This multi-strand, disaster-led structure could be seen in films that came out not long after Independence Day, such as the rival meteor-strike pictures Armageddon and Deep Impact, and Emmerich and Devlin’s Godzilla, all released in 1998. Independence Day may have also paved the way for a range of ensemble blockbusters in the 21st century, such as the Pirates of the Caribbean series, the Transformers franchise, or even Marvel’s The Avengers.
Destruction as Spectacle
By fusing the disaster movie with sci-fi, Emmerich and Devlin made the devastation of major American landmarks one of Independence Day‘s chief selling points. The film’s appeal lay not merely in seeing the aliens defeated by America’s tenacity and courage, but in seeing just how much mess the invaders could make before they finally got their comeuppance.
Independence Day not only launched Roland Emmerich’s career as Hollywood’s new king of disaster movies (see also Godzilla, The Day After Tomorrow, and 2012), but also anticipated modern cinema’s obsession with laying waste to entire cities.
Filmmakers are undeniably mining the traumatic, tragic events of 9/11 in such films as War of the Worlds (2005), Star Trek Into Darkness, The Avengers, or Transformers: Dark of the Moon, but it’s arguable that they’re also tapping into the widescreen destruction which made Independence Day such a success.
It’s worth noting that Zack Snyder’s Man of Steel (2013) becomes a kind of alien-led disaster movie in its second half, with General Zod’s world engine bludgeoning Metropolis’ skyscrapers into clouds of ash. A scene which sees Superman fly into the world engine’s blinding energy beam also bears more than a passing resemblance to Randy Quaid’s moment of self-sacrifice in Independence Day. (“In the words of my generation, up yours!”)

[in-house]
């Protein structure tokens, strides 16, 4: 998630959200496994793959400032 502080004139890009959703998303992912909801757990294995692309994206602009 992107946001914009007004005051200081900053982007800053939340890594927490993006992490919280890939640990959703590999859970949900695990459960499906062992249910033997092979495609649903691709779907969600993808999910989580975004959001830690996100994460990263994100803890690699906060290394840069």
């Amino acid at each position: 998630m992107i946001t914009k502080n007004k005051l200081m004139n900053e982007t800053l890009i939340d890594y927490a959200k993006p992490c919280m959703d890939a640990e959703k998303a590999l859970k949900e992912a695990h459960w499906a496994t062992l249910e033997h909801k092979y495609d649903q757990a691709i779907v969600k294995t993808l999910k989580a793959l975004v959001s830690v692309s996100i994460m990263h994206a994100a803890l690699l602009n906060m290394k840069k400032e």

The Age of the Self-Aware Blockbuster
When Emmerich and Devlin began writing the script for Independence Day, they were aware of two things: first that its relentless scenes of devastation and fear could become too downbeat for a PG-13 audience, and second that their chosen premise was an inherently B-movie one. To this end, the pair went for a light, self-aware tone. “Because a film about the end of the world can be pretty depressing,” Emmerich explained to the LA Times in 1996, “We made hokum, comedy, and the human spirit a part of the mix.”
To this end, Independence Day was full of quips and oneliners which constantly reminded movie-savvy viewers that they were in the middle of a cinematic thrill-ride: “Now that’s what I call a close encounter,” smirks Will Smith’s pilot, referencing Steven Spielberg’s blockbuster mere seconds after he’s downed an alien’s fighter craft.
Independence Day arrived at a time when meta references in movies were the height of fashion. Just as screenwriter Kevin Williamson would revive the slasher genre with Scream later in 1996, Independence Day, and other movies such as Twister and The Rock, positively reveled in their in-jokes and sheer trashiness. It’s a tone that can still be seen in blockbusters today–such as almost anything produced by Marvel Studios.
“This is the way the world would end in film after film,” Tom Shone wrote of Independence Day. “Not with a bang, nor a whimper, but a wisecrack. [Independence Day] ushered the blockbuster into its late, decadent, self-parodic camp phase…”
Several critics noticed this new trend in blockbuster screenwriting back in 1996. Writing for the Philadelphia Enquirer, Desmond Ryan said of the year’s crop of screenplays: “Logic and coherence are at an all-time low.”
“Judging from the summer’s record-breaking box office grosses,” Ryan continued, “audiences no longer care – or, more depressing, are incapable of detecting – that the plots of movies don’t track.”
Ironically, even the president of effects studio Digital Domain appeared to concur.
“I just saw Independence Day, and the joke out here is they should have called it The Day the Script Stood Still,” Ross said. “I hold screenwriters in the highest regard when it comes to the ultimate quality of the movie, but this summer is proving that special effects can drive movies to obscene profitability. You look at them as films and there’s not much of a plot line, not much acting, and the direction is mediocre. But the effects are fantastic. Twister and Independence Day aren’t about characters. They’re big thrill rides.”